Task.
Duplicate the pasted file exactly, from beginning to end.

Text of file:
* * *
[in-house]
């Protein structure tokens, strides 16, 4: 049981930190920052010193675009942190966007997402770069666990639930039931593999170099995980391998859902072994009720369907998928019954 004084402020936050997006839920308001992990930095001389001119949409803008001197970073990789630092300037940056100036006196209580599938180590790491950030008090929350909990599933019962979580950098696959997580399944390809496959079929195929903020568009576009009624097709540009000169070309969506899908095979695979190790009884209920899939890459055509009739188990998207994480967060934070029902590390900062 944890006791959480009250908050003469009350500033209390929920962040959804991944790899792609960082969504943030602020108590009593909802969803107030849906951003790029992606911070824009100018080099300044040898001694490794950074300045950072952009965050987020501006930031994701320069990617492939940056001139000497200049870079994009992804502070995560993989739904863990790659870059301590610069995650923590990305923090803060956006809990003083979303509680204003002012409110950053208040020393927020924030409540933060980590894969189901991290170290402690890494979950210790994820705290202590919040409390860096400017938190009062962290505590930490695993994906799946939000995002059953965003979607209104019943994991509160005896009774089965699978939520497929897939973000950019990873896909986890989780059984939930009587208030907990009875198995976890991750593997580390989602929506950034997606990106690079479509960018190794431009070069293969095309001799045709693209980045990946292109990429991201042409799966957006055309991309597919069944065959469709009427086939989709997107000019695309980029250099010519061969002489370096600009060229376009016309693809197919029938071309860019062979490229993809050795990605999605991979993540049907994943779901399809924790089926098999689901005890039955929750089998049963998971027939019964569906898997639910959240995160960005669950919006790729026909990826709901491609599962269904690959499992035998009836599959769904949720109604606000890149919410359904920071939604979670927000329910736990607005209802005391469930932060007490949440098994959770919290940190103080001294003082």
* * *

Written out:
[in-house]
């Protein structure tokens, strides 16, 4: 049981930190920052010193675009942190966007997402770069666990639930039931593999170099995980391998859902072994009720369907998928019954 004084402020936050997006839920308001992990930095001389001119949409803008001197970073990789630092300037940056100036006196209580599938180590790491950030008090929350909990599933019962979580950098696959997580399944390809496959079929195929903020568009576009009624097709540009000169070309969506899908095979695979190790009884209920899939890459055509009739188990998207994480967060934070029902590390900062 944890006791959480009250908050003469009350500033209390929920962040959804991944790899792609960082969504943030602020108590009593909802969803107030849906951003790029992606911070824009100018080099300044040898001694490794950074300045950072952009965050987020501006930031994701320069990617492939940056001139000497200049870079994009992804502070995560993989739904863990790659870059301590610069995650923590990305923090803060956006809990003083979303509680204003002012409110950053208040020393927020924030409540933060980590894969189901991290170290402690890494979950210790994820705290202590919040409390860096400017938190009062962290505590930490695993994906799946939000995002059953965003979607209104019943994991509160005896009774089965699978939520497929897939973000950019990873896909986890989780059984939930009587208030907990009875198995976890991750593997580390989602929506950034997606990106690079479509960018190794431009070069293969095309001799045709693209980045990946292109990429991201042409799966957006055309991309597919069944065959469709009427086939989709997107000019695309980029250099010519061969002489370096600009060229376009016309693809197919029938071309860019062979490229993809050795990605999605991979993540049907994943779901399809924790089926098999689901005890039955929750089998049963998971027939019964569906898997639910959240995160960005669950919006790729026909990826709901491609599962269904690959499992035998009836599959769904949720109604606000890149919410359904920071939604979670927000329910736990607005209802005391469930932060007490949440098994959770919290940190103080001294003082």